Cet article a été publié le 10/08/2015
Les informations ou les techniques décrites peuvent être obsolètes.
It’s fairly easy to access your localhost from an Android emulator. The Android documentation explains that 10.0.2.2 is a special alias to your host loopback interface (i.e., 127.0.0.1 on your development machine).
However, if you want to access a domain name (instead of an IP address) it becomes a little trickier. I wanted to use a domain name to validate the behaviour of my Android code when accessing a HTTPS website.
Let’s say you want that your-test-ssl-domain.com resolves in 10.0.2.2. There are two options:
- Modify /etc/hosts on the Android emulator (note: the emulator doesn’t read/use your localhost /etc/hosts)
- Setup your localhost DNS to answer 10.0.2.2 when he is asked to resolve your-test-ssl-domain.com
There are several blog posts which explains how to modify /etc/hosts on the Android emulator. I went for the second option.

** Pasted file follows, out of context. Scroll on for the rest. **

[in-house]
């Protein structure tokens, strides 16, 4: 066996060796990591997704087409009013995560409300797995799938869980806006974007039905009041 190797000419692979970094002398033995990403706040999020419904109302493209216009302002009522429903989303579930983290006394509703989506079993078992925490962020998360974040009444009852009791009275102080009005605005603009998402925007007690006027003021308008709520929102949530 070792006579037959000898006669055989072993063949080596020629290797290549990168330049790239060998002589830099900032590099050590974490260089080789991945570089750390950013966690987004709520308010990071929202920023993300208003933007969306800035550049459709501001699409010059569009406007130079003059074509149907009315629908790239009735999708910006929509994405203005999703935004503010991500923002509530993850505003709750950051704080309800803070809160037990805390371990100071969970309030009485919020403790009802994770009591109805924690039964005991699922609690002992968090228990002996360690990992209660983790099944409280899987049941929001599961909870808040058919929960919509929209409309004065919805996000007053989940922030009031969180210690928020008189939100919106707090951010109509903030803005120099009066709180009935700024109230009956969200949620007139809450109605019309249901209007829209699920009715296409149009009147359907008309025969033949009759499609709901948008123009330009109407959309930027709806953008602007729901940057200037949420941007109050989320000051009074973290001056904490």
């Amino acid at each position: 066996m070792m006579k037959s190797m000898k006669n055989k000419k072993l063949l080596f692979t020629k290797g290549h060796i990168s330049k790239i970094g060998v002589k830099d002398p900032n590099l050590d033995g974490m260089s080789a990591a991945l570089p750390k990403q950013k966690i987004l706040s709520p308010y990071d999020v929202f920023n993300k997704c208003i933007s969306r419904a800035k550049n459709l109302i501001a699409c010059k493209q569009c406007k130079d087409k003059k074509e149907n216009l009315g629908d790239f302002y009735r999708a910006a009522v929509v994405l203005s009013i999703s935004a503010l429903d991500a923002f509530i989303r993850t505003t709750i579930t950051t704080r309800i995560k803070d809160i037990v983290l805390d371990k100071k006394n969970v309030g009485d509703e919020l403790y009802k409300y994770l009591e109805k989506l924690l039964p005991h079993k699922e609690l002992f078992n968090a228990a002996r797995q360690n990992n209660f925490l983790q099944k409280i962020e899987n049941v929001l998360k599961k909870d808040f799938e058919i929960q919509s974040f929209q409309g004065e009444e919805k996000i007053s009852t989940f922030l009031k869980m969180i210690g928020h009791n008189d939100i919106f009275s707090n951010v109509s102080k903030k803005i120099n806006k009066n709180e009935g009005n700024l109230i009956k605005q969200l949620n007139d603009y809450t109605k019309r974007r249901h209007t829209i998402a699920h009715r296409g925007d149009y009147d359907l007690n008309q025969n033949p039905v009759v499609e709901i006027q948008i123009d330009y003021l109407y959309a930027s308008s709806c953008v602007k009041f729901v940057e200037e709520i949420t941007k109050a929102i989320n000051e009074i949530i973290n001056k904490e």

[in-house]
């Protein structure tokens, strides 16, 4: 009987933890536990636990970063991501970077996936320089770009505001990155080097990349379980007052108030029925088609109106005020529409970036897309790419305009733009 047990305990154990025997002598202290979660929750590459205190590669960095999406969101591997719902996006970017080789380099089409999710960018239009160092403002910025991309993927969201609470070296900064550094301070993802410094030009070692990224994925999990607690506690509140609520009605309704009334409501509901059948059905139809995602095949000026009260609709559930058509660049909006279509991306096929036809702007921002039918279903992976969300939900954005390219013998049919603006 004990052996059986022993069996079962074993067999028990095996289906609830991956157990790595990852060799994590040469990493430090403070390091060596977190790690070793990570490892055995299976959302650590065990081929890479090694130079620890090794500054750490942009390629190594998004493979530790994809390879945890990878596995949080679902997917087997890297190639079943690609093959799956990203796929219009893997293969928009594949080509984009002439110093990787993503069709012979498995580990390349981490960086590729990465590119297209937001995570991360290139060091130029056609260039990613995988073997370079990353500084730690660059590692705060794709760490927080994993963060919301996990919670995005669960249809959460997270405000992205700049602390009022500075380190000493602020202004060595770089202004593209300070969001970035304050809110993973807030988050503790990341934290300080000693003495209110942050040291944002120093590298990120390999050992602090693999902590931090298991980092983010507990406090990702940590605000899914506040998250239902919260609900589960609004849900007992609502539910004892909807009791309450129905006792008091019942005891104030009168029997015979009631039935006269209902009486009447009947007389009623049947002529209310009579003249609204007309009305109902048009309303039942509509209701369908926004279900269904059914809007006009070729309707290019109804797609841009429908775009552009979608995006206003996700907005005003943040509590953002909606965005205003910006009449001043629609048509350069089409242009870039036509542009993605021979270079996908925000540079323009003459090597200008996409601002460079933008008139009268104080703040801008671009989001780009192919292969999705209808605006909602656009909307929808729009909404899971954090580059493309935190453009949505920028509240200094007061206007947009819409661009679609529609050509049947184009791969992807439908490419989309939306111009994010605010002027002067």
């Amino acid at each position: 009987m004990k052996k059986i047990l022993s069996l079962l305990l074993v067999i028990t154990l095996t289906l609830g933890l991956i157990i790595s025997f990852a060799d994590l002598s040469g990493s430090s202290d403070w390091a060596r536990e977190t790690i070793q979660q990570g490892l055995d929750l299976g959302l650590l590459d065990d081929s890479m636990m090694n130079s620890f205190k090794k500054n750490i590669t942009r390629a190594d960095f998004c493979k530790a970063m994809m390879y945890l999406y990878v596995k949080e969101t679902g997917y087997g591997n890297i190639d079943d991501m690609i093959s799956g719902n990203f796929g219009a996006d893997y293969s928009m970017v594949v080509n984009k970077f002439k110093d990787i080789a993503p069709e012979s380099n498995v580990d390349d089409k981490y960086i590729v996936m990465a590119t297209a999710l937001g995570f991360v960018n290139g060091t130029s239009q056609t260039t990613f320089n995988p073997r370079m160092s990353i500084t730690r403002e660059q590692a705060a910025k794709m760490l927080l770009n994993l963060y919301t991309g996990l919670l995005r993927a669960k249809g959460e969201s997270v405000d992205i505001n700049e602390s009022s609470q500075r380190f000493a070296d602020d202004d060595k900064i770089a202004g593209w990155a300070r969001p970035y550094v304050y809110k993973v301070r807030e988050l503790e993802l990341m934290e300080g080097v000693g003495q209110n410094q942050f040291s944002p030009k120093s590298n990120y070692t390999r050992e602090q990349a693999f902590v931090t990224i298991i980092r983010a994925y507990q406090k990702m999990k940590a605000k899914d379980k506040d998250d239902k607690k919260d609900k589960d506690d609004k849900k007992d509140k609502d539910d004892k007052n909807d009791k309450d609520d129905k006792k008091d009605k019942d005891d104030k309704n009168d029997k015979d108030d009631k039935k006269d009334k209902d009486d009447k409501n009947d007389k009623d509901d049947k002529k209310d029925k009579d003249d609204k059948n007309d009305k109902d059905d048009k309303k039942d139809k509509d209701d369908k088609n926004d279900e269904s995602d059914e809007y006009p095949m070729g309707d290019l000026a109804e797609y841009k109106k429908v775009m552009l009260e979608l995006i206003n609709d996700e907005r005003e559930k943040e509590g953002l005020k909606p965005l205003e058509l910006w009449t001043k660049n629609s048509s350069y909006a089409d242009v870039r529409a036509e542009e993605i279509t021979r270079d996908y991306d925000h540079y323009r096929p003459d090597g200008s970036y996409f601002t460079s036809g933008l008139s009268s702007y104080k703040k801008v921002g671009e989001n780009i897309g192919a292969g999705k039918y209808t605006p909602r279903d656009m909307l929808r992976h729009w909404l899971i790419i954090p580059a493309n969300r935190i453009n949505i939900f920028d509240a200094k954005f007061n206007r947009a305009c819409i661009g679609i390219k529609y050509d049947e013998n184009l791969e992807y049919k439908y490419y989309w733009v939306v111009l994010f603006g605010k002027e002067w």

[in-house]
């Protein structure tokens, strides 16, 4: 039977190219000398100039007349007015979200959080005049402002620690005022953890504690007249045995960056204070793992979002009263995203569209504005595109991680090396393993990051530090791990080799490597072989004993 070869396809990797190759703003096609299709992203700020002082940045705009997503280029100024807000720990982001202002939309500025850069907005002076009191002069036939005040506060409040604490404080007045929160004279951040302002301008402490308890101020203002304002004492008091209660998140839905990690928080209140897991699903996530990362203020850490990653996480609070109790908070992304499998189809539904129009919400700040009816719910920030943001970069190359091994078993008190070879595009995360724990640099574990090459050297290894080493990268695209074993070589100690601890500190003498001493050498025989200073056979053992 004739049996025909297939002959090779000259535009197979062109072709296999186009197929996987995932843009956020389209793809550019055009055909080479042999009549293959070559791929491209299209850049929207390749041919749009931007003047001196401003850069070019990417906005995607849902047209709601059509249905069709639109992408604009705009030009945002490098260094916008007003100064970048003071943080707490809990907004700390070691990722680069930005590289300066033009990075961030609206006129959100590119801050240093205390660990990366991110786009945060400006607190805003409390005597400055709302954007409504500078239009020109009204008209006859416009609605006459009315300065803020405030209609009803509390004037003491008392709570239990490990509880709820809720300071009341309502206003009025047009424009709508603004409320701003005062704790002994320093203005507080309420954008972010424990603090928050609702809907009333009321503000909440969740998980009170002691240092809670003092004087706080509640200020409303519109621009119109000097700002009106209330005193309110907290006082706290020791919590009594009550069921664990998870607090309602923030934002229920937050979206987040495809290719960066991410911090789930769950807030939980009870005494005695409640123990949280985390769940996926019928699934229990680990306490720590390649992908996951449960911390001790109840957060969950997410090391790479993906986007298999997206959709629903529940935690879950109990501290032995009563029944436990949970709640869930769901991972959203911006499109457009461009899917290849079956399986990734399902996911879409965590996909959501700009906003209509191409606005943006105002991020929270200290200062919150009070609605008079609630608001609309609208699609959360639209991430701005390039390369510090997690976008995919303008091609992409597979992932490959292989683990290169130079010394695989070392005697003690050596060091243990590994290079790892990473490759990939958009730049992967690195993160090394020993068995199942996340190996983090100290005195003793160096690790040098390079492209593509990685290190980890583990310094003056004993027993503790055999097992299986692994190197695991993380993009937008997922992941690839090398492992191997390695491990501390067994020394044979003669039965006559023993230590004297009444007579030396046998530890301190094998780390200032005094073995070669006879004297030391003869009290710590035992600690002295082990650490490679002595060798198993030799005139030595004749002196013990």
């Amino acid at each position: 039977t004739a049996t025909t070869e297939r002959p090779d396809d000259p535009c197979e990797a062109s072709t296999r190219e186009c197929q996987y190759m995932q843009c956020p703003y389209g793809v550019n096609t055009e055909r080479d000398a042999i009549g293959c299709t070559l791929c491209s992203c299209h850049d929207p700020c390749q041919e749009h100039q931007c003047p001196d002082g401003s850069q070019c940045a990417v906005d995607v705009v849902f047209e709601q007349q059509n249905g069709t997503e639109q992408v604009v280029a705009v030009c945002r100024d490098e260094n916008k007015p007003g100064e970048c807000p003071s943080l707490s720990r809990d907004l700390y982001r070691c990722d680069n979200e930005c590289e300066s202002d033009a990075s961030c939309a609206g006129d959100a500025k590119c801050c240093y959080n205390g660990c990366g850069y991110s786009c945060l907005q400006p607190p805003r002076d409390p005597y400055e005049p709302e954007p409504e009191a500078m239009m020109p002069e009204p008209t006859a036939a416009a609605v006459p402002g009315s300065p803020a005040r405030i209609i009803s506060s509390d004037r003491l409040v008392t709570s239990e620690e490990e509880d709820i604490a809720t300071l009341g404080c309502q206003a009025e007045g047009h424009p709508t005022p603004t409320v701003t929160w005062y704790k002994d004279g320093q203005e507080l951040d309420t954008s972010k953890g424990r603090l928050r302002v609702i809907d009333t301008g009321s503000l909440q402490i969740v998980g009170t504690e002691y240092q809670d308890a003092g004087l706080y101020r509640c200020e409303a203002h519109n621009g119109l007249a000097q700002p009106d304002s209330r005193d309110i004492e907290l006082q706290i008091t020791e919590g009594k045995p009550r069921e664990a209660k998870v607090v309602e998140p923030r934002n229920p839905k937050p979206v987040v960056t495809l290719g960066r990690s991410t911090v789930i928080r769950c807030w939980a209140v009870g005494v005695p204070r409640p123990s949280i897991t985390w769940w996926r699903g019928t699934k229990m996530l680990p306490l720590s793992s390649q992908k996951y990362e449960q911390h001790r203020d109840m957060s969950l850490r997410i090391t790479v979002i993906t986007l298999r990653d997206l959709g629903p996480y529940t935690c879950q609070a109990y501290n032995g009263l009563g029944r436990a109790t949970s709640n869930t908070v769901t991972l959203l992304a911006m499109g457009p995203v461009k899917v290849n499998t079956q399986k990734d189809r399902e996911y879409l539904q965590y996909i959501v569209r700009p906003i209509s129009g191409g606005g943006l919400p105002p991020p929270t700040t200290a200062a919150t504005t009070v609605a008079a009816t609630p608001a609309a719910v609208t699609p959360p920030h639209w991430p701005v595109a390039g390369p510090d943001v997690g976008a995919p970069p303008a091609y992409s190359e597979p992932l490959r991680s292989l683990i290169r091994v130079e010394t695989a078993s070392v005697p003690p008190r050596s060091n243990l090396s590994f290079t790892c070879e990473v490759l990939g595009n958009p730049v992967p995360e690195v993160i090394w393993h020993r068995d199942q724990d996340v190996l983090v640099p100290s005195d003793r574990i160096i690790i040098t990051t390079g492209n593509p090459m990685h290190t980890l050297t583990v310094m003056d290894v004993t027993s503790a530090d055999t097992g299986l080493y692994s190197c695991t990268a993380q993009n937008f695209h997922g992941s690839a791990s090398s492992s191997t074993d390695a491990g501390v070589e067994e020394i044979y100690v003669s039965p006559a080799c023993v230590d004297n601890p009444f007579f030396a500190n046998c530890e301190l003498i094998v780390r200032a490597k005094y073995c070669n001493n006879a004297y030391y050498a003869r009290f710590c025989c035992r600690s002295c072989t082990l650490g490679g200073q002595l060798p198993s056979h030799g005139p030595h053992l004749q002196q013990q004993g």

At startup, the emulator reads the list of DNS servers that your system is currently using. Since Ubuntu 12.04, Network-Manager uses Dnsmasq to speed up DNS queries. By default, Dnsmasq doesn’t use /etc/hosts, but it is possible to force it like this:
echo '10.0.2.2 your-test-ssl-domain.com' >> /etc/hosts echo 'addn-hosts=/etc/hosts' > /etc/NetworkManager/dnsmasq.d/etc-hosts service network-manager restart
Restart your emulator. Android will resolve your-test-ssl-domain.com in 10.0.2.2.